Hello Michael. I too have just joined in and have yet to figure out how to go about this network. The way I see it is that an author has three choices 1. Obscurity 2. Get a publisher or a paid promoter to promote 3. Self promote often labeled as shameless promotion. The last option is often looked down upon whereas the second option that could be more blatant is not. I think depending upon the forum such as the present one self promotion is very appropriate. In the wrong forum it is spam and shameless. Wish you and all the other authors all the best with marketing their books. An author writes to be read, no sales means no readers and then the author's voice is like a cry in the wilderness.

 

Wish you all

How about book formatting? I do have a post here about my service. Though I do not write and sell books, I do help authors put their manuscript into a book (print on demand and ebook) format so I guess this is the right forum for me.

But I think this forum is not just about getting a sale, this is also about getting ideas, learning and applying those ideas. Though my expertise is not into book authoring but book formatting, I still could get some insights into Jan's suggestions on how to sell a book. Nice input Jan! Thanks.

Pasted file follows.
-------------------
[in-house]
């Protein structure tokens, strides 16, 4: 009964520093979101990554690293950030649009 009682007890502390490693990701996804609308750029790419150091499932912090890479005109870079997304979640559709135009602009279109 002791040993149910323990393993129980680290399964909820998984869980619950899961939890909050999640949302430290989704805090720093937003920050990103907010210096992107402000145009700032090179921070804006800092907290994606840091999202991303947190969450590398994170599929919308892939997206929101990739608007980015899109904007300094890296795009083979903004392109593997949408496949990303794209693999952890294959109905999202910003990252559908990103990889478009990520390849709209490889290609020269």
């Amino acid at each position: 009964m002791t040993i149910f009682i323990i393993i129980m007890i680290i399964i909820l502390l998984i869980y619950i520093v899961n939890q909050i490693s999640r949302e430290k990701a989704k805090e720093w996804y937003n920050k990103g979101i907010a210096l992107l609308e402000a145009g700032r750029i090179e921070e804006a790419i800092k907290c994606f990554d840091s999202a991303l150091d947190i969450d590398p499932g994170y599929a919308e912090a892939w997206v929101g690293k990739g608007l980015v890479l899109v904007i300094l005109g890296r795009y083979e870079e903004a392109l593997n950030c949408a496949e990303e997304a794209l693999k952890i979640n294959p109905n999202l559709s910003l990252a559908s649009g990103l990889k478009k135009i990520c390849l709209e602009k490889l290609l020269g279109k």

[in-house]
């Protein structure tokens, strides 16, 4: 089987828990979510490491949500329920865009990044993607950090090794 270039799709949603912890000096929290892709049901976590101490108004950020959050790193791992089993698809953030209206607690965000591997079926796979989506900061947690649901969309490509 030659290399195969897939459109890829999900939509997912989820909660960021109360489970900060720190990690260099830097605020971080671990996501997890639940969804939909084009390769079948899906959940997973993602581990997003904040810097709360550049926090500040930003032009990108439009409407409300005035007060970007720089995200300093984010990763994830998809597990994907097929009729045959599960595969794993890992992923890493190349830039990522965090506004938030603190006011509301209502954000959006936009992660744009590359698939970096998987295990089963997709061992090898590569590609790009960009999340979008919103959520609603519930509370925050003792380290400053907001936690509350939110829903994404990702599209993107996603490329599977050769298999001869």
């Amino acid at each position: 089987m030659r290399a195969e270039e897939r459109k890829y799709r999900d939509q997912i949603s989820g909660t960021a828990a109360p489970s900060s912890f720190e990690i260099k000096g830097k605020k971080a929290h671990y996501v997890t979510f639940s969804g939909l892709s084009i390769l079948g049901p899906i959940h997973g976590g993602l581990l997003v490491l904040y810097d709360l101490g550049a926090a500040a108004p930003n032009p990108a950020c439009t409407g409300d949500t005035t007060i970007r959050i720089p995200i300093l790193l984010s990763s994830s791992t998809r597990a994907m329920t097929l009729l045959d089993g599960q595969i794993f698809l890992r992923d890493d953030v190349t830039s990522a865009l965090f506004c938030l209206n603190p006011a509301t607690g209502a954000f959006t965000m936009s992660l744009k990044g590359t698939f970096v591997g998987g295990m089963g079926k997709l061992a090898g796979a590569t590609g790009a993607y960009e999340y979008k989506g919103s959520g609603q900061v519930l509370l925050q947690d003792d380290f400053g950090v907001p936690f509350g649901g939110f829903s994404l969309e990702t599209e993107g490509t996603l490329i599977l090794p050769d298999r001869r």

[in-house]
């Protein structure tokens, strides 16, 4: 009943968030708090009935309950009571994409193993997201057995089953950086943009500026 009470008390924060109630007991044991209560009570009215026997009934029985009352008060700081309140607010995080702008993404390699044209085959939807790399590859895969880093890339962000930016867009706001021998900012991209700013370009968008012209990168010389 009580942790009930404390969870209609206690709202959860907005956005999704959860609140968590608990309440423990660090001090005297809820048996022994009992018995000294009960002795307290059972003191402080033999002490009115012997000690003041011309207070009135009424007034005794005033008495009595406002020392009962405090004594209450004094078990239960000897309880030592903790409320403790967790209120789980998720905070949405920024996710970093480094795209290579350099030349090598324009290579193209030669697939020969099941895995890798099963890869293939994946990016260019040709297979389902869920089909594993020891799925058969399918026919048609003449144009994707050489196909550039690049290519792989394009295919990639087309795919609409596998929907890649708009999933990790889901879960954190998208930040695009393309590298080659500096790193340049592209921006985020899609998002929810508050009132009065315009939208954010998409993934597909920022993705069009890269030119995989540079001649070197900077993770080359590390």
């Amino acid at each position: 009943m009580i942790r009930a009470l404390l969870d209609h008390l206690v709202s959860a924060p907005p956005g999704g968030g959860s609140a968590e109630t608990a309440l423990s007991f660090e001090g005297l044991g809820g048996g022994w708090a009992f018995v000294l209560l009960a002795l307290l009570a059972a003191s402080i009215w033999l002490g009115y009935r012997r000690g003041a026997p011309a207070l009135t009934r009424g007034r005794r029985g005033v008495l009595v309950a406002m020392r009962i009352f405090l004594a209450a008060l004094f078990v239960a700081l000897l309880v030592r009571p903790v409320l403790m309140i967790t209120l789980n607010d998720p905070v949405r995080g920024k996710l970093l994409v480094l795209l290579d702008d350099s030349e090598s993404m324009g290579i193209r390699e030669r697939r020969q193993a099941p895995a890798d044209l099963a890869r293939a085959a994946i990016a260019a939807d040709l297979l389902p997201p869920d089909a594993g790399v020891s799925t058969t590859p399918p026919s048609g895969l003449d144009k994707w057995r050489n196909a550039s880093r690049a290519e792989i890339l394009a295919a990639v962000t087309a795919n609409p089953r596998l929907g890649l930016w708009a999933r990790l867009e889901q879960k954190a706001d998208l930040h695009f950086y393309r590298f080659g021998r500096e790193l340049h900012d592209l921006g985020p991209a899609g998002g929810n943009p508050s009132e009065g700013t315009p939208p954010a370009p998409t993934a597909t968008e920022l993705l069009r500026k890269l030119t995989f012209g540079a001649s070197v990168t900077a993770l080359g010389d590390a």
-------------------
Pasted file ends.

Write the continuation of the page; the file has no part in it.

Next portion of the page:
Jeny

www.thefastfingers.com

jenjen.ruelo@gmail.com

On the subject of readers; essential food for the writer, my PLR (Public Lending Right) loans for last year, 2010, showed that the public libraries in UK registered 6000 loans for my books. Although that is small compared to the top authors, for me it means I have a readership; people who want to read my books. My first publisher told me that I couldn't consider myself an established writer until I had at least five books in print. I have reached that figure (seven so far) and it looks like I have a following, but the majority, if not all of them, are in UK and don't buy books.